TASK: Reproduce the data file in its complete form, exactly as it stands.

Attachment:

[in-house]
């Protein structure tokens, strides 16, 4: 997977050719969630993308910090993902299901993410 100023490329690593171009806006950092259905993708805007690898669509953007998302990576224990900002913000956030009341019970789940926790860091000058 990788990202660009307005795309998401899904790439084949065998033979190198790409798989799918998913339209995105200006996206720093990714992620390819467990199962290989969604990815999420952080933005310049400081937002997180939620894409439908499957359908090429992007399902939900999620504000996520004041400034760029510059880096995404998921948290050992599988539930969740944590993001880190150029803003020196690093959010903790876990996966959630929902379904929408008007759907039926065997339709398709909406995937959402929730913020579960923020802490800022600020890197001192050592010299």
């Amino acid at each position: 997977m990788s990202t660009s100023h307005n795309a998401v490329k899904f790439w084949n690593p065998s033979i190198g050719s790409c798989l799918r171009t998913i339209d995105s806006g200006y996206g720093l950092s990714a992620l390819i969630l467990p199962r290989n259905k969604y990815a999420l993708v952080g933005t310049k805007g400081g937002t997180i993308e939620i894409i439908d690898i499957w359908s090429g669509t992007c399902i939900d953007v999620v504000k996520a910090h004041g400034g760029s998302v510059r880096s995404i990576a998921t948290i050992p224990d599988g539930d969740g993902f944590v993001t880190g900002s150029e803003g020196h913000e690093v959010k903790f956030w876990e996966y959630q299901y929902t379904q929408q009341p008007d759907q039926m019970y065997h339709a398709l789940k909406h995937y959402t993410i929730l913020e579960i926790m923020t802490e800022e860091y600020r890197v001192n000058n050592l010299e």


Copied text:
[in-house]
């Protein structure tokens, strides 16, 4: 997977050719969630993308910090993902299901993410 100023490329690593171009806006950092259905993708805007690898669509953007998302990576224990900002913000956030009341019970789940926790860091000058 990788990202660009307005795309998401899904790439084949065998033979190198790409798989799918998913339209995105200006996206720093990714992620390819467990199962290989969604990815999420952080933005310049400081937002997180939620894409439908499957359908090429992007399902939900999620504000996520004041400034760029510059880096995404998921948290050992599988539930969740944590993001880190150029803003020196690093959010903790876990996966959630929902379904929408008007759907039926065997339709398709909406995937959402929730913020579960923020802490800022600020890197001192050592010299």
């Amino acid at each position: 997977m990788s990202t660009s100023h307005n795309a998401v490329k899904f790439w084949n690593p065998s033979i190198g050719s790409c798989l799918r171009t998913i339209d995105s806006g200006y996206g720093l950092s990714a992620l390819i969630l467990p199962r290989n259905k969604y990815a999420l993708v952080g933005t310049k805007g400081g937002t997180i993308e939620i894409i439908d690898i499957w359908s090429g669509t992007c399902i939900d953007v999620v504000k996520a910090h004041g400034g760029s998302v510059r880096s995404i990576a998921t948290i050992p224990d599988g539930d969740g993902f944590v993001t880190g900002s150029e803003g020196h913000e690093v959010k903790f956030w876990e996966y959630q299901y929902t379904q929408q009341p008007d759907q039926m019970y065997h339709a398709l789940k909406h995937y959402t993410i929730l913020e579960i926790m923020t802490e800022e860091y600020r890197v001192n000058n050592l010299e």